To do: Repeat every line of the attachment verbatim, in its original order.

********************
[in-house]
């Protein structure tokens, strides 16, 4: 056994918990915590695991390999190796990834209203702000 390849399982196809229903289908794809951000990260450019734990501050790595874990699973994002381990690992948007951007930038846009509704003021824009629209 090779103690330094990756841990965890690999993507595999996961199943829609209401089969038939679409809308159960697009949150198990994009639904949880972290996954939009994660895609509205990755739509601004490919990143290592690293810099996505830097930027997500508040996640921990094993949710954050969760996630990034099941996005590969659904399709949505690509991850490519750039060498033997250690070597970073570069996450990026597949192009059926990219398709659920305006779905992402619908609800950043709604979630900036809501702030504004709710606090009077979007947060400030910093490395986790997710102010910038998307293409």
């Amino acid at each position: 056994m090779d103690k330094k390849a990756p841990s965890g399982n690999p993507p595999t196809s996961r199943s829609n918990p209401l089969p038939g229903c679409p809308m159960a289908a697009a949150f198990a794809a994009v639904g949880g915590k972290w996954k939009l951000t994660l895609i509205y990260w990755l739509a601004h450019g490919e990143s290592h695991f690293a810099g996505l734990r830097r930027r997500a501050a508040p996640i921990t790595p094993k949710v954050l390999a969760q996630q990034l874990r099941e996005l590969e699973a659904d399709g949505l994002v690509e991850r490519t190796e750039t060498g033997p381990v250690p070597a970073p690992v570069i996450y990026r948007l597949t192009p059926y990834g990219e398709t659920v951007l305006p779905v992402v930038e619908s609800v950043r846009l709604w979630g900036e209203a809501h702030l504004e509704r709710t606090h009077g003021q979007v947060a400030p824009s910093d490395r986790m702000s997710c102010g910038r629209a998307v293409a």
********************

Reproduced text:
[in-house]
């Protein structure tokens, strides 16, 4: 056994918990915590695991390999190796990834209203702000 390849399982196809229903289908794809951000990260450019734990501050790595874990699973994002381990690992948007951007930038846009509704003021824009629209 090779103690330094990756841990965890690999993507595999996961199943829609209401089969038939679409809308159960697009949150198990994009639904949880972290996954939009994660895609509205990755739509601004490919990143290592690293810099996505830097930027997500508040996640921990094993949710954050969760996630990034099941996005590969659904399709949505690509991850490519750039060498033997250690070597970073570069996450990026597949192009059926990219398709659920305006779905992402619908609800950043709604979630900036809501702030504004709710606090009077979007947060400030910093490395986790997710102010910038998307293409």
């Amino acid at each position: 056994m090779d103690k330094k390849a990756p841990s965890g399982n690999p993507p595999t196809s996961r199943s829609n918990p209401l089969p038939g229903c679409p809308m159960a289908a697009a949150f198990a794809a994009v639904g949880g915590k972290w996954k939009l951000t994660l895609i509205y990260w990755l739509a601004h450019g490919e990143s290592h695991f690293a810099g996505l734990r830097r930027r997500a501050a508040p996640i921990t790595p094993k949710v954050l390999a969760q996630q990034l874990r099941e996005l590969e699973a659904d399709g949505l994002v690509e991850r490519t190796e750039t060498g033997p381990v250690p070597a970073p690992v570069i996450y990026r948007l597949t192009p059926y990834g990219e398709t659920v951007l305006p779905v992402v930038e619908s609800v950043r846009l709604w979630g900036e209203a809501h702030l504004e509704r709710t606090h009077g003021q979007v947060a400030p824009s910093d490395r986790m702000s997710c102010g910038r629209a998307v293409a």